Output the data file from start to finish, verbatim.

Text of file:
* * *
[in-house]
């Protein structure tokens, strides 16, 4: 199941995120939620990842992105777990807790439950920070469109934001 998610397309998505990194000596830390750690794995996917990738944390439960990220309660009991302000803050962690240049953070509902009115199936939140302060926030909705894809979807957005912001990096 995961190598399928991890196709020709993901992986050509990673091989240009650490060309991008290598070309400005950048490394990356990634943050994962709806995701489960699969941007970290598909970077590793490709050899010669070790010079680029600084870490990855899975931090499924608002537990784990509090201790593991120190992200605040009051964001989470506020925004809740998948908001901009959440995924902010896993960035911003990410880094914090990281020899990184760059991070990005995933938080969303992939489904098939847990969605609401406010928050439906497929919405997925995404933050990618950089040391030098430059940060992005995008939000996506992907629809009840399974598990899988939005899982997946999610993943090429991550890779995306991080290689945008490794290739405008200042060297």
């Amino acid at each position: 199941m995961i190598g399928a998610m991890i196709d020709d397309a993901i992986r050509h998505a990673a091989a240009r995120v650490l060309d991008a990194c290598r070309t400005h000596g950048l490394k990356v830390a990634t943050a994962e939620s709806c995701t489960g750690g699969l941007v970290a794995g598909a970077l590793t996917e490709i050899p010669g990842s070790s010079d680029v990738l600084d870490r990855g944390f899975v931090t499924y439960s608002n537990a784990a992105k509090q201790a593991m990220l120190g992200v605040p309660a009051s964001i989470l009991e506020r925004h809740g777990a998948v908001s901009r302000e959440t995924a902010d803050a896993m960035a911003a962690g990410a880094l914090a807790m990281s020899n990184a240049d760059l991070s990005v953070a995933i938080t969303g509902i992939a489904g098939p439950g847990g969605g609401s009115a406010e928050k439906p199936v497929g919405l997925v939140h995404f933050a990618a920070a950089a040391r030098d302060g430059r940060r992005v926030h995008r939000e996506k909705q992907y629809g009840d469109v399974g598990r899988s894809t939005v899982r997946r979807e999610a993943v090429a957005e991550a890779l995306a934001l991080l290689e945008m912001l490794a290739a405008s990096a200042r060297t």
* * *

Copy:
[in-house]
């Protein structure tokens, strides 16, 4: 199941995120939620990842992105777990807790439950920070469109934001 998610397309998505990194000596830390750690794995996917990738944390439960990220309660009991302000803050962690240049953070509902009115199936939140302060926030909705894809979807957005912001990096 995961190598399928991890196709020709993901992986050509990673091989240009650490060309991008290598070309400005950048490394990356990634943050994962709806995701489960699969941007970290598909970077590793490709050899010669070790010079680029600084870490990855899975931090499924608002537990784990509090201790593991120190992200605040009051964001989470506020925004809740998948908001901009959440995924902010896993960035911003990410880094914090990281020899990184760059991070990005995933938080969303992939489904098939847990969605609401406010928050439906497929919405997925995404933050990618950089040391030098430059940060992005995008939000996506992907629809009840399974598990899988939005899982997946999610993943090429991550890779995306991080290689945008490794290739405008200042060297």
């Amino acid at each position: 199941m995961i190598g399928a998610m991890i196709d020709d397309a993901i992986r050509h998505a990673a091989a240009r995120v650490l060309d991008a990194c290598r070309t400005h000596g950048l490394k990356v830390a990634t943050a994962e939620s709806c995701t489960g750690g699969l941007v970290a794995g598909a970077l590793t996917e490709i050899p010669g990842s070790s010079d680029v990738l600084d870490r990855g944390f899975v931090t499924y439960s608002n537990a784990a992105k509090q201790a593991m990220l120190g992200v605040p309660a009051s964001i989470l009991e506020r925004h809740g777990a998948v908001s901009r302000e959440t995924a902010d803050a896993m960035a911003a962690g990410a880094l914090a807790m990281s020899n990184a240049d760059l991070s990005v953070a995933i938080t969303g509902i992939a489904g098939p439950g847990g969605g609401s009115a406010e928050k439906p199936v497929g919405l997925v939140h995404f933050a990618a920070a950089a040391r030098d302060g430059r940060r992005v926030h995008r939000e996506k909705q992907y629809g009840d469109v399974g598990r899988s894809t939005v899982r997946r979807e999610a993943v090429a957005e991550a890779l995306a934001l991080l290689e945008m912001l490794a290739a405008s990096a200042r060297t």